Class Scorches Citigroup Over ‘Credit Protection’ Insurance

     PHILADELPHIA (CN) – Citigroup deceptively bills “thousands of retired persons” for “credit protection” insurance though many of them are excluded from its benefits, and it does this without telling them the terms and conditions, without making any effort to determine if they are qualified for it, and without even registering it as insurance, a class action claims in Federal Court.

     The 26-page class action is the latest in a long string of class actions that accuse banks of resorting to increasingly outré and unconscionable methods of sucking money from customers.
     This class objects to Citigroup’s “illicit activities” of pushing so-called credit protection for its credit cards. It uses a slew of labels for this, including Credit Protect, Credit Protector, Payment Protector, PaymentAid, PaymentAid Plus, and “other monikers,” according to the complaint.
     The class claims this is insurance, but Citigroup does not market, sell, register or identify it as insurance, “thereby avoiding state regulation.”
     The class also objects to “the deceptive and misleading manner in which it [Citigroup] offers the Payment Protection plan to consumers, and the manner in which it administers claims for benefits.”
     Citigroup pushes the “service” through telemarketers and direct mail, the class claims. “It represents Payment Protection as a service that pays the required minimum monthly payment due on the subscriber’s credit card account and excuses the subscriber from paying the monthly interest charge and the Payment Protection plan fee for a limited period of time. … Citi claims that this service provides ‘so much protection and peace of mind for so little!'”
     But the class claims that the plan is actually “a dense maze of limitation, exclusions and restrictions, making it impossible for consumers to determine what Payment Protection covers and whether it is a sound financial choice.”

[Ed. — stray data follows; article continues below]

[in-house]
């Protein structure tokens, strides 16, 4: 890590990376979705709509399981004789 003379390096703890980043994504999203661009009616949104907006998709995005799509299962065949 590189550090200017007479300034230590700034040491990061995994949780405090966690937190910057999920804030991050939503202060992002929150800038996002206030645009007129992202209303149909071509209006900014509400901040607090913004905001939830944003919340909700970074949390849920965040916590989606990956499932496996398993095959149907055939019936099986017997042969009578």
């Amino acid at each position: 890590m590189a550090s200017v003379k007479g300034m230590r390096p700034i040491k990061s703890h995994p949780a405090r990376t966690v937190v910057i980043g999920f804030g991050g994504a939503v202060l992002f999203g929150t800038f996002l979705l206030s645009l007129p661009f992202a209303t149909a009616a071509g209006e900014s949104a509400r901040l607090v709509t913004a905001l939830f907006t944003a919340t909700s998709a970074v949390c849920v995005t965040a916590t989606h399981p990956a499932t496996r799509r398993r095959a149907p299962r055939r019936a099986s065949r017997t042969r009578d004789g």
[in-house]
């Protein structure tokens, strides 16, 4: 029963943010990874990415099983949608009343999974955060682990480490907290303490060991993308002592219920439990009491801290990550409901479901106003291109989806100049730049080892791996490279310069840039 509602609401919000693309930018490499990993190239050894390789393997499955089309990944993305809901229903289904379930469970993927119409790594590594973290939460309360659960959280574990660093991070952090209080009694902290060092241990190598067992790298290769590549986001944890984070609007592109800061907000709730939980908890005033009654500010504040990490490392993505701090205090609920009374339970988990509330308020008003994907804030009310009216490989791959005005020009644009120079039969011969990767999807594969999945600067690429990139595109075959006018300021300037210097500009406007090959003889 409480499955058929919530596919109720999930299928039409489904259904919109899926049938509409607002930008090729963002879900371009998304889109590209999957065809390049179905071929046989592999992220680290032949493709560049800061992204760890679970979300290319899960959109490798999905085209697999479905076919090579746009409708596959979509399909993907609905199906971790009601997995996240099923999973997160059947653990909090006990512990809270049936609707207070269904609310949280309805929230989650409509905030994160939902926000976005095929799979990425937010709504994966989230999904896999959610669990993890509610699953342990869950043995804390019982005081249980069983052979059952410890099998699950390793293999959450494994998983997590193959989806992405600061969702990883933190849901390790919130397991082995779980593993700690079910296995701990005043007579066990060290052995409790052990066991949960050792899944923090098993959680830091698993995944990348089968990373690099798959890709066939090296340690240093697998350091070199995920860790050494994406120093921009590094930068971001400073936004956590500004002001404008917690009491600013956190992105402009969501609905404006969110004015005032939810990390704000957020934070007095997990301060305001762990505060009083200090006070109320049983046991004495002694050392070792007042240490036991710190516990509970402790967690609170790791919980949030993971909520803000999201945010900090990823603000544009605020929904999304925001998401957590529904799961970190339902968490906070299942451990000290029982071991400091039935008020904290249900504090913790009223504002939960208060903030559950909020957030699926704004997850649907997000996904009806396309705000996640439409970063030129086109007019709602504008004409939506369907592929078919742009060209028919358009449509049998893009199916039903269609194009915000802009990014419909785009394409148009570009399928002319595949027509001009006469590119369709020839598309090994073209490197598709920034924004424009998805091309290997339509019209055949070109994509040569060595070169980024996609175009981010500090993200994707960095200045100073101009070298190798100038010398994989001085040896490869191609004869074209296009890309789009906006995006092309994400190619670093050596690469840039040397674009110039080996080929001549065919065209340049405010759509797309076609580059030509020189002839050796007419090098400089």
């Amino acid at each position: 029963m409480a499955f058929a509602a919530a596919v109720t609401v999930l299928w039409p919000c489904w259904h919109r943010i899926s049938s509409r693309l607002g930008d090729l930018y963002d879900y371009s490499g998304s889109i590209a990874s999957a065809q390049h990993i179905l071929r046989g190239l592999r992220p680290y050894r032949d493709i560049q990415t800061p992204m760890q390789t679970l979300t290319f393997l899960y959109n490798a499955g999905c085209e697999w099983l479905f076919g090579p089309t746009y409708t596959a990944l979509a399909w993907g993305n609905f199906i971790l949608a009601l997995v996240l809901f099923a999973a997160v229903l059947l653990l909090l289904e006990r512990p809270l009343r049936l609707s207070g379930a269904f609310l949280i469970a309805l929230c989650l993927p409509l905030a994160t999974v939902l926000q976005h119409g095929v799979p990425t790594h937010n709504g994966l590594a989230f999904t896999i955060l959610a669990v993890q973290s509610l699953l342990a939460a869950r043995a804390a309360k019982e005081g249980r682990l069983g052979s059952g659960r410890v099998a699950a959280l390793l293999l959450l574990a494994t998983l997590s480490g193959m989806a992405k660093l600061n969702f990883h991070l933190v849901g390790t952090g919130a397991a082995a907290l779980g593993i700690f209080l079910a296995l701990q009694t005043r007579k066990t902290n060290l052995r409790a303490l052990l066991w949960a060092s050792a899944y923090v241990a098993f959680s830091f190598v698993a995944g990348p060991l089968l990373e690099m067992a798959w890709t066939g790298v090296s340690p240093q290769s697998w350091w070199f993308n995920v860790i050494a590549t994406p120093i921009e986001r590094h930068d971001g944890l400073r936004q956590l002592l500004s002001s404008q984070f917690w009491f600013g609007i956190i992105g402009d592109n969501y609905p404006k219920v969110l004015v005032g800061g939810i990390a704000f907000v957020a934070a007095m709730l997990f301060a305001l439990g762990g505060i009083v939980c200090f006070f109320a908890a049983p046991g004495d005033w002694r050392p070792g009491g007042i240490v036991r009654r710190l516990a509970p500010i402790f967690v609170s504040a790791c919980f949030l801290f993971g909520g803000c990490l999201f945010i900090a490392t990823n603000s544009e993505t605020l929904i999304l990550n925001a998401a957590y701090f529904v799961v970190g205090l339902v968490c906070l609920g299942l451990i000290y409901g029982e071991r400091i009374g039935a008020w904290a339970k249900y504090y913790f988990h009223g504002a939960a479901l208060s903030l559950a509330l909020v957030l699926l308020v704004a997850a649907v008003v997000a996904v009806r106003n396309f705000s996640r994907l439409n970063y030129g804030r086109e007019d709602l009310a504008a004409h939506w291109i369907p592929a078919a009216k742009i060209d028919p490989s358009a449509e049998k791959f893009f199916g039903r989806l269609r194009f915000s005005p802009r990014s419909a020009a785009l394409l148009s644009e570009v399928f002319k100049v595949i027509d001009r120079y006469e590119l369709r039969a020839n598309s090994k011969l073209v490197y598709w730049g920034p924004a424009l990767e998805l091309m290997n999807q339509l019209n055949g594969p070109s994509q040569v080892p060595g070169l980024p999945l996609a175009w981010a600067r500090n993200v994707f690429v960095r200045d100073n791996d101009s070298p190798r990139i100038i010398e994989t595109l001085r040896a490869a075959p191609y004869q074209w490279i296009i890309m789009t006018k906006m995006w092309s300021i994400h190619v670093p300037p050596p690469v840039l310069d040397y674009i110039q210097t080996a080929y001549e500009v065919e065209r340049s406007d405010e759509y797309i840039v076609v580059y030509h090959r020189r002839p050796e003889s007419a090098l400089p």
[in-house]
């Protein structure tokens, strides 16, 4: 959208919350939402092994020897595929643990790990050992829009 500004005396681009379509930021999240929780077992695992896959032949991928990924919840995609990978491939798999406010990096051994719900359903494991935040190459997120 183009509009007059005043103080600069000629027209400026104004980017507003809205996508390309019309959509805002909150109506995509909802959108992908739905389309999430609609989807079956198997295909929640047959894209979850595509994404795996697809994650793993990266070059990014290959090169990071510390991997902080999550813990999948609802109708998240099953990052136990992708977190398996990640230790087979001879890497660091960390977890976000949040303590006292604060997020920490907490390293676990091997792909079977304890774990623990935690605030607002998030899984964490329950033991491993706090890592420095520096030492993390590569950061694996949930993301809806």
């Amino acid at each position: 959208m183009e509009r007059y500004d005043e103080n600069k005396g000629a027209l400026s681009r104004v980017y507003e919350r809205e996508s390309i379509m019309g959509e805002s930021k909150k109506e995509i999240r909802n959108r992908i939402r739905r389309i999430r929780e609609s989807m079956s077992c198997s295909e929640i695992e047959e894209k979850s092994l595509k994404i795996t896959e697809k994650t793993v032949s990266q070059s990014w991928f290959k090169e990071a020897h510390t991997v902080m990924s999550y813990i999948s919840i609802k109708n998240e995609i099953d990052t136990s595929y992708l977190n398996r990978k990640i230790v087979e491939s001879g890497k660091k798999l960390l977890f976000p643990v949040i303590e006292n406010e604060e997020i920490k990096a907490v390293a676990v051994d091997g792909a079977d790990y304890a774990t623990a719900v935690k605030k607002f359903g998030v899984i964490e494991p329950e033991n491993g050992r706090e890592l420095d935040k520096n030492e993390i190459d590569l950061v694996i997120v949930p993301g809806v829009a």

The class claims that “Citi makes no effort to determine whether a cardholder is eligible for Payment Protection benefits at the time of sale. As a consequence, the company bills thousands of retired persons – many of whom are senior citizens – along with the unemployed, those employed by family members, and part-time or seasonal Pennsylvania residents, as well as disabled individuals, for Payment Protection coverage, even though their employment or health status prevents them from receiving benefits under the plan.”
     The class claims Citi “makes no effort to determine whether subscribers become ineligible for Payment Protection benefits after they are enrolled in the plan. Accordingly, when subscribers’ employment or health status change, they will continue to pay for the product even though they may no longer be eligible for benefits under the plan.”
     The class claims that “Citi requires customers to enroll for Payment Protection coverage before it provides subscribers with the terms and conditions of the plan.”
     As a result of these “misleading and deceptive marketing practices,” the class claims that “Citi has increased its profits by many millions of dollars, all thanks to a product which provides virtually no benefits to thousands of Pennsylvania residents who are nevertheless charged for the product month in and month out.”
     The class seeks declaratory judgment, an injunction, restitution, and compensatory, treble and punitive damages for deceptive and unfair trade, breach of contract and unconscionability. Its lead counsel is Richard Honik.

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